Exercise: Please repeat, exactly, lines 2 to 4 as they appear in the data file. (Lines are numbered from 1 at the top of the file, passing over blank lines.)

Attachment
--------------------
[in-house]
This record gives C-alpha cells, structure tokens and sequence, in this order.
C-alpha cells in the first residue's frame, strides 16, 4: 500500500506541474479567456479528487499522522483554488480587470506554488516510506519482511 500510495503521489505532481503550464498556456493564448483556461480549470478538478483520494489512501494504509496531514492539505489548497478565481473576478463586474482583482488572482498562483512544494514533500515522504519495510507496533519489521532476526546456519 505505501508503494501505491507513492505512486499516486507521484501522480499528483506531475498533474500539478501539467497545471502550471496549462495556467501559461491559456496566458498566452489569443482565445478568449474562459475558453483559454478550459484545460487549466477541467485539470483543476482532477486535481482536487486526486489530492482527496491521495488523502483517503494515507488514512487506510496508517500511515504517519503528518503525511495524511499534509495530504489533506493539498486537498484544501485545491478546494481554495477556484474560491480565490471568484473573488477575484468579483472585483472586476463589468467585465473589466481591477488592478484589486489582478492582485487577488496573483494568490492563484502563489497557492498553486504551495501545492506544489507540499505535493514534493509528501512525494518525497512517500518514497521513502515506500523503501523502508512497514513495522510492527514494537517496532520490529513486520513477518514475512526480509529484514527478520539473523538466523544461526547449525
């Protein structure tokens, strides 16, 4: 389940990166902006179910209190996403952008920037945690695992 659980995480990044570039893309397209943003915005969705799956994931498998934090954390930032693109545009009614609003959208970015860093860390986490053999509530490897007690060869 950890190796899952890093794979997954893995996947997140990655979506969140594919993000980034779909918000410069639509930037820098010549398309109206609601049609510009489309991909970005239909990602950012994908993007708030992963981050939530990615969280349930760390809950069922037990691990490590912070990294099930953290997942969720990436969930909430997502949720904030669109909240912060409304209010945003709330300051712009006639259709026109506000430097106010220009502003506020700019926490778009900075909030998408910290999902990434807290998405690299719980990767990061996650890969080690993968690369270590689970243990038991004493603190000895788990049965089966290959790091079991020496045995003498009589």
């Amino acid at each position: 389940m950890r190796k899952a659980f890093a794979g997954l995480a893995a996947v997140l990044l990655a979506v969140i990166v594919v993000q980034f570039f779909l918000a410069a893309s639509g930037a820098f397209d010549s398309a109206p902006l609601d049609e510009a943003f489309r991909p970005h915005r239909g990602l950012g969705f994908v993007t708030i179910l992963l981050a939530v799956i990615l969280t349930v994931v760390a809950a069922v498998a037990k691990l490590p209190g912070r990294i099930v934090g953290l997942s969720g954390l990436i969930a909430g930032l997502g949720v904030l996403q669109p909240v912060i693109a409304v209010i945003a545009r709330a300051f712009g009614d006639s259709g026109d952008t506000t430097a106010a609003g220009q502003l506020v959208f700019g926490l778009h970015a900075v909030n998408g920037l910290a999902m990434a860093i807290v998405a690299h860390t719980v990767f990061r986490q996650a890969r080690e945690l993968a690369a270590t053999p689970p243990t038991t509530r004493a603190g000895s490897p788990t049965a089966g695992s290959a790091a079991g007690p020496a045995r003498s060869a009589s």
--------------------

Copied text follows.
This record gives C-alpha cells, structure tokens and sequence, in this order.
C-alpha cells in the first residue's frame, strides 16, 4: 500500500506541474479567456479528487499522522483554488480587470506554488516510506519482511 500510495503521489505532481503550464498556456493564448483556461480549470478538478483520494489512501494504509496531514492539505489548497478565481473576478463586474482583482488572482498562483512544494514533500515522504519495510507496533519489521532476526546456519 505505501508503494501505491507513492505512486499516486507521484501522480499528483506531475498533474500539478501539467497545471502550471496549462495556467501559461491559456496566458498566452489569443482565445478568449474562459475558453483559454478550459484545460487549466477541467485539470483543476482532477486535481482536487486526486489530492482527496491521495488523502483517503494515507488514512487506510496508517500511515504517519503528518503525511495524511499534509495530504489533506493539498486537498484544501485545491478546494481554495477556484474560491480565490471568484473573488477575484468579483472585483472586476463589468467585465473589466481591477488592478484589486489582478492582485487577488496573483494568490492563484502563489497557492498553486504551495501545492506544489507540499505535493514534493509528501512525494518525497512517500518514497521513502515506500523503501523502508512497514513495522510492527514494537517496532520490529513486520513477518514475512526480509529484514527478520539473523538466523544461526547449525
């Protein structure tokens, strides 16, 4: 389940990166902006179910209190996403952008920037945690695992 659980995480990044570039893309397209943003915005969705799956994931498998934090954390930032693109545009009614609003959208970015860093860390986490053999509530490897007690060869 950890190796899952890093794979997954893995996947997140990655979506969140594919993000980034779909918000410069639509930037820098010549398309109206609601049609510009489309991909970005239909990602950012994908993007708030992963981050939530990615969280349930760390809950069922037990691990490590912070990294099930953290997942969720990436969930909430997502949720904030669109909240912060409304209010945003709330300051712009006639259709026109506000430097106010220009502003506020700019926490778009900075909030998408910290999902990434807290998405690299719980990767990061996650890969080690993968690369270590689970243990038991004493603190000895788990049965089966290959790091079991020496045995003498009589």